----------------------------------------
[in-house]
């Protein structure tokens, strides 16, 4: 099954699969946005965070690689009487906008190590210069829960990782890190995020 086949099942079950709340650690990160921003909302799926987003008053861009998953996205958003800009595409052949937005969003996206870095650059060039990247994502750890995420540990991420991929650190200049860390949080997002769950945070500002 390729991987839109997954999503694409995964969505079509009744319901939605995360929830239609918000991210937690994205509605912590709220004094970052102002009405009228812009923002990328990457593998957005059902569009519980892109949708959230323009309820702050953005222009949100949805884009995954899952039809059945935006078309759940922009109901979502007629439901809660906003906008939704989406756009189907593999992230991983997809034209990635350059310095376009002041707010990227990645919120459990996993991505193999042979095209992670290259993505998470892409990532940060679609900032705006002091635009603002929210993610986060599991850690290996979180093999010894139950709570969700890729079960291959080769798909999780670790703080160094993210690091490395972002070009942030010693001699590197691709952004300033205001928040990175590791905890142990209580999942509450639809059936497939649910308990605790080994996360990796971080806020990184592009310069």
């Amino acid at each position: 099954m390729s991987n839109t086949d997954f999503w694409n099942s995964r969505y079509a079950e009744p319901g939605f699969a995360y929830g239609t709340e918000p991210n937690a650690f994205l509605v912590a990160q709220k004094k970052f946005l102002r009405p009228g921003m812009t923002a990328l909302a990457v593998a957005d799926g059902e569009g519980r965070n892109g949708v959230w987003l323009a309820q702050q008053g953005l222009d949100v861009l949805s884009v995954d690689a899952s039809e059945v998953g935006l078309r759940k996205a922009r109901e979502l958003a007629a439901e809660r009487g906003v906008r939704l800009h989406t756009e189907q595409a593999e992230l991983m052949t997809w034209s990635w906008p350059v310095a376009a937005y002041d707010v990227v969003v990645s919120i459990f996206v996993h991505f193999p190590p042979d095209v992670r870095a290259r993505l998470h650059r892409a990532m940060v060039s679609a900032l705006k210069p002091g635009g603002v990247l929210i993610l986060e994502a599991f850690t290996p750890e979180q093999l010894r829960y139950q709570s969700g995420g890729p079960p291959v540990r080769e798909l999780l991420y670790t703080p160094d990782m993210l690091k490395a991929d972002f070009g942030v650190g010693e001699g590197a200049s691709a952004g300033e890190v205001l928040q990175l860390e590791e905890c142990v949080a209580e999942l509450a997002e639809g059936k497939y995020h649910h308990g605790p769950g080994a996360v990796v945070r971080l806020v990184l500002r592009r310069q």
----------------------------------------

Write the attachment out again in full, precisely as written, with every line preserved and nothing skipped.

[in-house]
């Protein structure tokens, strides 16, 4: 099954699969946005965070690689009487906008190590210069829960990782890190995020 086949099942079950709340650690990160921003909302799926987003008053861009998953996205958003800009595409052949937005969003996206870095650059060039990247994502750890995420540990991420991929650190200049860390949080997002769950945070500002 390729991987839109997954999503694409995964969505079509009744319901939605995360929830239609918000991210937690994205509605912590709220004094970052102002009405009228812009923002990328990457593998957005059902569009519980892109949708959230323009309820702050953005222009949100949805884009995954899952039809059945935006078309759940922009109901979502007629439901809660906003906008939704989406756009189907593999992230991983997809034209990635350059310095376009002041707010990227990645919120459990996993991505193999042979095209992670290259993505998470892409990532940060679609900032705006002091635009603002929210993610986060599991850690290996979180093999010894139950709570969700890729079960291959080769798909999780670790703080160094993210690091490395972002070009942030010693001699590197691709952004300033205001928040990175590791905890142990209580999942509450639809059936497939649910308990605790080994996360990796971080806020990184592009310069």
């Amino acid at each position: 099954m390729s991987n839109t086949d997954f999503w694409n099942s995964r969505y079509a079950e009744p319901g939605f699969a995360y929830g239609t709340e918000p991210n937690a650690f994205l509605v912590a990160q709220k004094k970052f946005l102002r009405p009228g921003m812009t923002a990328l909302a990457v593998a957005d799926g059902e569009g519980r965070n892109g949708v959230w987003l323009a309820q702050q008053g953005l222009d949100v861009l949805s884009v995954d690689a899952s039809e059945v998953g935006l078309r759940k996205a922009r109901e979502l958003a007629a439901e809660r009487g906003v906008r939704l800009h989406t756009e189907q595409a593999e992230l991983m052949t997809w034209s990635w906008p350059v310095a376009a937005y002041d707010v990227v969003v990645s919120i459990f996206v996993h991505f193999p190590p042979d095209v992670r870095a290259r993505l998470h650059r892409a990532m940060v060039s679609a900032l705006k210069p002091g635009g603002v990247l929210i993610l986060e994502a599991f850690t290996p750890e979180q093999l010894r829960y139950q709570s969700g995420g890729p079960p291959v540990r080769e798909l999780l991420y670790t703080p160094d990782m993210l690091k490395a991929d972002f070009g942030v650190g010693e001699g590197a200049s691709a952004g300033e890190v205001l928040q990175l860390e590791e905890c142990v949080a209580e999942l509450a997002e639809g059936k497939y995020h649910h308990g605790p769950g080994a996360v990796v945070r971080l806020v990184l500002r592009r310069q």